BLM O&C plan changes may lead to ESA listing

One of the factors considered in listing a species under ESA is the adequacy of exiting regulatory mechanisms.  One of the biggest payoffs from national forest and BLM planning may be the adoption of such mandatory mechanisms that would protect a species and reduce or eliminate the need to list it under ESA.

The Northwest Forest Plan included a requirement to survey for rare species prior to logging projects – “Survey and Manage.” BLM amended its Northwestern and Coastal Oregon Resource Management Plan in August 2016 (see prior discussion on this blog here).  One significant change in the approach to managing at-risk species was eliminating the Survey and Manage requirement.  Here is the statement regarding this change from the BLM:

“The Proposed RMP, like the action alternatives, does not include the Survey and Manage measures of the No Action alternative. The Survey and Manage measures were included in the Northwest Forest Plan to respond to a goal of ensuring viable, well-distributed populations of all species associated with late-successional and old-growth forests. This goal of the Northwest Forest Plan was founded on a U.S. Forest Service organic statute and planning regulation, which did not and do not apply to the BLM, and is not a part of the purpose for this RMP revision. As detailed in the analysis in the Proposed RMP/Final EIS, the Proposed RMP will allocate a larger Late-Successional Reserve network than the No Action alternative, will protect older and more structurally-complex forests, and will continue to provide management for many of the formerly Survey and Manage species as Bureau Sensitive species. The Proposed RMP can achieve the purpose of this RMP revision and respond the BLM’s statutory authorities and mandates without the Survey and Manage measures.”

Here is a response:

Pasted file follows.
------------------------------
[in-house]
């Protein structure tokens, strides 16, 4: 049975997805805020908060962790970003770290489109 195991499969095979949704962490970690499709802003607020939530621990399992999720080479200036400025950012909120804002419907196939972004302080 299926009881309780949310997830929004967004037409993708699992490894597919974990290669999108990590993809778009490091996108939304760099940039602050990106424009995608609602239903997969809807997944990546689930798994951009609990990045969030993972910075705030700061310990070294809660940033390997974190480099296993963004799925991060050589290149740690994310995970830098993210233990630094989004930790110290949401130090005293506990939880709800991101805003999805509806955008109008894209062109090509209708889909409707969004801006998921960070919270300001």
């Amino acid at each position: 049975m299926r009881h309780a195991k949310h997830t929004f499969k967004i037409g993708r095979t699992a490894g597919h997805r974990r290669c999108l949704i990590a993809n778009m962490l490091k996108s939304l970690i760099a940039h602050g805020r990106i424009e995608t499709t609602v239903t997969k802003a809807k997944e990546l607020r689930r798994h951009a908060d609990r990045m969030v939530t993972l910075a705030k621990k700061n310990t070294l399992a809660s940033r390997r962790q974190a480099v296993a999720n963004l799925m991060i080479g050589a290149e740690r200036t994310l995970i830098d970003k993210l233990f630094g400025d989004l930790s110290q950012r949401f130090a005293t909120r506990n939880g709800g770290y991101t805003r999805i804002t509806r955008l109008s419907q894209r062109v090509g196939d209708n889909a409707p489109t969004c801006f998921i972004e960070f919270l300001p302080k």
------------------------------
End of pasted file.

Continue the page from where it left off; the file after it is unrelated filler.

Conservation groups Monday petitioned the government to list the rare Siskiyou Mountains salamander under the federal Endangered Species Act, claiming federal land managers’ apparent reneging on old “look before you log” provisions in potential future logging sales imperil the rare forest amphibian.

Since 2007, the BLM has been required to survey for rare species like the Siskiyou Mountains salamander and manage 110 high-priority sites for the benefits of salamanders and their habitats. This survey-and-management plan, was also known as the “look before you log” approach, generally includes logging buffers should sales move forward.

Conservation groups originally filed for Endangered Species Act protection for the salamander in 2004. The 2007 conservation agreement, as well as old-growth forest protections under the Northwest Forest Plan, were cited by the Fish and Wildlife Service when it denied Endangered Species Act protection for the salamander.

The Fish and Wildlife Service will now have to consider the effect of the changes in the BLM plan, and may decide that listing this species is warranted.  That could lead to further restrictions on logging.  Of course BLM could then blame someone else – for forcing it to recognize that protecting species and ecosystems is part of its mission.


1 thought on “BLM O&C plan changes may lead to ESA listing”

  1. I am guessing there are a number of other species that were NOT listed based on an explicit reliance on the continued existence of the Northwest Forest Plan, including its reserve system and survey and manage mitigations. BLM’s new RMPs rewrite those requirements across 2.5 million acres – eliminating survey and manage and cutting riparian reserves in half. All those ESA listing decisions need to be reconsidered.

    Here’s another way that the elimination of survey and manage via BLM’s new RMPs for western Oregon is going to bite the Forest Service in the ass. The FS likes to use a little loophole called “non-high-priority” (NHP) site designation to avoid the requirement to protect known sites of rare species such as the red tree vole. When it was adopted, the NHP site designation process assumed that BLM was part of the Northwest Forest Plan and was implementing survey and manage requirements, including the protection of known sites of rare species. BLM’s new RMPs eliminate all survey and manage requirements, so the assumptions underlying the FS’ use of the non-high-priority site loophole no longer hold, and it is therefore unclear if the Forest Service can still use that loophole, especially in watersheds where there is a mix of BLM and FS lands.


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